Pacific Organic & Ethical Trade Community


Posted On: March 29, 2017

Batches of open-pollinated (OP) vegetable seeds needed in the Cook Islands, Marshall Islands and Niue to support crop production under the Capacity Building for Resilient Agriculture in the Pacific Project were handed over to organic farmer’s associations in Cook Islands, Marshall Islands and Niue.

The seeds will help farmers meet crop production standards prescribed in the Pacific Organic Standard (POS).

The Pacific Organic Standard (POS) specifies that seeds and planting materials must be propagated under organic management for one generation in the case of annual plants and for two growing periods or 12 months for perennials before being certified as organic seed and planting material.

Open pollination is when pollination occurs by insect, bird, wind, humans or other natural mechanisms. Because there are no restrictions on the flow of pollen between individuals, open-pollinated plants are more genetically diverse. As long as pollen is not shared between different varieties within the same species, the seed produced will remain true-to-type year after year.

Packets of long-bean, eggplant cucumber, watermelon, long bean, French bean, radish, cabbage and lettuce seeds were supplied through the support of the International Fund for Agricultural Development (IFAD) Capacity Building for Resilient Agriculture in the Pacific project.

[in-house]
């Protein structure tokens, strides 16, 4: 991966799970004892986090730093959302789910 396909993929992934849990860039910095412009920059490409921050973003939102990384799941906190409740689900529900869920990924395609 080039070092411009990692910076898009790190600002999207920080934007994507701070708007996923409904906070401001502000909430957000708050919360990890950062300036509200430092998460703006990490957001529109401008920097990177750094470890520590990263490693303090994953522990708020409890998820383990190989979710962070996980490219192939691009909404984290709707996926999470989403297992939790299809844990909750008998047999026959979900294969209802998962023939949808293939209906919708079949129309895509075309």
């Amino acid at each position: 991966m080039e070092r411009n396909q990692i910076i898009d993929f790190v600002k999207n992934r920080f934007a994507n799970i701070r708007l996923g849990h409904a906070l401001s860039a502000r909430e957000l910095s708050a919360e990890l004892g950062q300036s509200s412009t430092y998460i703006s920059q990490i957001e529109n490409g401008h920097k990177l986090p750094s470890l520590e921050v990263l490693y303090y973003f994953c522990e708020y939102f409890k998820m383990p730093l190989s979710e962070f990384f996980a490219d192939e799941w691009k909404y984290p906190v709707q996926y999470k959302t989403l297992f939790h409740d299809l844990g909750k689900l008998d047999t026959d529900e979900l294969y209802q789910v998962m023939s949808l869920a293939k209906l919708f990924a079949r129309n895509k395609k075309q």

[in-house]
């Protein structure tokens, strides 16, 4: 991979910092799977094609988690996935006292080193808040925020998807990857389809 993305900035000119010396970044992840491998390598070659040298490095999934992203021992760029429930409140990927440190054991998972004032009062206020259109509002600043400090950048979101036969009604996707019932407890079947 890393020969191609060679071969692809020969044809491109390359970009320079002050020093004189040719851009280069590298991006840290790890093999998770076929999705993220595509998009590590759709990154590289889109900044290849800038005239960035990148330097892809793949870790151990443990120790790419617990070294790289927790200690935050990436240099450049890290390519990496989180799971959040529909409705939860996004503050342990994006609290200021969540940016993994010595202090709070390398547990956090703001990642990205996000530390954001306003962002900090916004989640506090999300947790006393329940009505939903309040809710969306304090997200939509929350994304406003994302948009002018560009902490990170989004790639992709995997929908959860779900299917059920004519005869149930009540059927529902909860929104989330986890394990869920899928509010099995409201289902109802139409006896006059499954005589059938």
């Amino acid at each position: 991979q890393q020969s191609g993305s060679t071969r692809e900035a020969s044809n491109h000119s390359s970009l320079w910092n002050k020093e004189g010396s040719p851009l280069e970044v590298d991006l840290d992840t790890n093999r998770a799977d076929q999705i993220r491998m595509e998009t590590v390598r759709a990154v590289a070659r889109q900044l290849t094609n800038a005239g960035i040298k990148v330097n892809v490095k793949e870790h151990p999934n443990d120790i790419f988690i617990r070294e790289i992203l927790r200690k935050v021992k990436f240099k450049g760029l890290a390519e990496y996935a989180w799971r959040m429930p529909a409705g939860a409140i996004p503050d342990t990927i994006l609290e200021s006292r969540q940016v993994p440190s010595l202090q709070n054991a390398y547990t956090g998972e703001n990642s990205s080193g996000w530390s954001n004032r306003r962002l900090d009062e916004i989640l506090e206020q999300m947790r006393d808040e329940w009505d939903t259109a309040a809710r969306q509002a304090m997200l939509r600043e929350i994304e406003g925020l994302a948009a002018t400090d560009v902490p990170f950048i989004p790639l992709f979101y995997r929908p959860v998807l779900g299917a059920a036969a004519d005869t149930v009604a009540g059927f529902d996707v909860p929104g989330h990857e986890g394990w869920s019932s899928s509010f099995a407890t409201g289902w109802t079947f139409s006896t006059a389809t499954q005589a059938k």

The IFAD project is being implemented in the three countries to build farming systems that are resilient to climate change through the adoption of organic agriculture.

Founding member of Titikaveka Growers Association and a pioneering contributor to the POS, Teava Iro of the Cook Islands, said sourcing OP seeds in Cook Islands is next to impossible.

‘This is a great start, as we don’t have much option in the Cook Islands for OP’, Mr Iro said.

‘We will keep this in production and will make our own seeds to comply with organic standards.

We are also looking at the bigger picture in terms of sustainable use and the need to encourage farmers to use their own seeds and not rely on imports’, he added.

Importing seeds is expensive. The Marshall Islands Organic Farming Association (MIOFA) has had to grapple with costs of seeds at times reaching up to USD 80 for a kilogram.

MIOFA Coordinator Jabukja Aikne said that while they have encouraged farmers to plant more crops and there is strong demand from the community for seed supplies, accessing any variety of seed for cultivation is difficult let alone meeting organic standards.

In Niue, Peter Funaki is a member of the Niue Island Organic Farmers Association board and he said the seeds will be put to good use by encouraging more farmers into organic certification.

“We have 47 certified farmers but over the years as people got old, some moved on, it feels like we are starting again and as we make the call for more organic, the seeds are here to support that call.

“This is the first time we are given seeds like this and we are thankful.”


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